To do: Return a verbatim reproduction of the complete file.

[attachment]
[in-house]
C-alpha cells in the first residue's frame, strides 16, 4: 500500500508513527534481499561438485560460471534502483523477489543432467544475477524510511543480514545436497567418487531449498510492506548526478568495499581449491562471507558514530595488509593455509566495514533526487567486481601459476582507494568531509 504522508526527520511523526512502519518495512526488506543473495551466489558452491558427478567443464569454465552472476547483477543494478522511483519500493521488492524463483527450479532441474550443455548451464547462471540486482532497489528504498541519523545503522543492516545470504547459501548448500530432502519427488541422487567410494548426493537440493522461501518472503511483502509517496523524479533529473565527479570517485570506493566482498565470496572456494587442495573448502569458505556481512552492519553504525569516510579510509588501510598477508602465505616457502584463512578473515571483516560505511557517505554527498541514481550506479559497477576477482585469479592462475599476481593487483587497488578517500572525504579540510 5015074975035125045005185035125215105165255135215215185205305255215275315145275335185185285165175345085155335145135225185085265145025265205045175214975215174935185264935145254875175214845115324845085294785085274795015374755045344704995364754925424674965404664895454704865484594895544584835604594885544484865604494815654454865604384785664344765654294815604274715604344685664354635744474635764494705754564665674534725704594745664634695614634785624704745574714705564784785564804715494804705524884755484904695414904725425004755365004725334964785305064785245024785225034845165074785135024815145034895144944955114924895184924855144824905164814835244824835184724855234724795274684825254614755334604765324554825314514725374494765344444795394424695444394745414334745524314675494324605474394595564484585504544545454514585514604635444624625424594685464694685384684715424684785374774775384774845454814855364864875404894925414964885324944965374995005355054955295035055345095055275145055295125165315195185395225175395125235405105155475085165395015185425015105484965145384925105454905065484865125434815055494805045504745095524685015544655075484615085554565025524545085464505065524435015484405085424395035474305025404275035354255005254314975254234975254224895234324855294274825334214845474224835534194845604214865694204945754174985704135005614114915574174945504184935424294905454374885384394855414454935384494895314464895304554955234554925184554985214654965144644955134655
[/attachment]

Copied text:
[in-house]
C-alpha cells in the first residue's frame, strides 16, 4: 500500500508513527534481499561438485560460471534502483523477489543432467544475477524510511543480514545436497567418487531449498510492506548526478568495499581449491562471507558514530595488509593455509566495514533526487567486481601459476582507494568531509 504522508526527520511523526512502519518495512526488506543473495551466489558452491558427478567443464569454465552472476547483477543494478522511483519500493521488492524463483527450479532441474550443455548451464547462471540486482532497489528504498541519523545503522543492516545470504547459501548448500530432502519427488541422487567410494548426493537440493522461501518472503511483502509517496523524479533529473565527479570517485570506493566482498565470496572456494587442495573448502569458505556481512552492519553504525569516510579510509588501510598477508602465505616457502584463512578473515571483516560505511557517505554527498541514481550506479559497477576477482585469479592462475599476481593487483587497488578517500572525504579540510 5015074975035125045005185035125215105165255135215215185205305255215275315145275335185185285165175345085155335145135225185085265145025265205045175214975215174935185264935145254875175214845115324845085294785085274795015374755045344704995364754925424674965404664895454704865484594895544584835604594885544484865604494815654454865604384785664344765654294815604274715604344685664354635744474635764494705754564665674534725704594745664634695614634785624704745574714705564784785564804715494804705524884755484904695414904725425004755365004725334964785305064785245024785225034845165074785135024815145034895144944955114924895184924855144824905164814835244824835184724855234724795274684825254614755334604765324554825314514725374494765344444795394424695444394745414334745524314675494324605474394595564484585504544545454514585514604635444624625424594685464694685384684715424684785374774775384774845454814855364864875404894925414964885324944965374995005355054955295035055345095055275145055295125165315195185395225175395125235405105155475085165395015185425015105484965145384925105454905065484865125434815055494805045504745095524685015544655075484615085554565025524545085464505065524435015484405085424395035474305025404275035354255005254314975254234975254224895234324855294274825334214845474224835534194845604214865694204945754174985704135005614114915574174945504184935424294905454374885384394855414454935384494895314464895304554955234554925184554985214654965144644955134655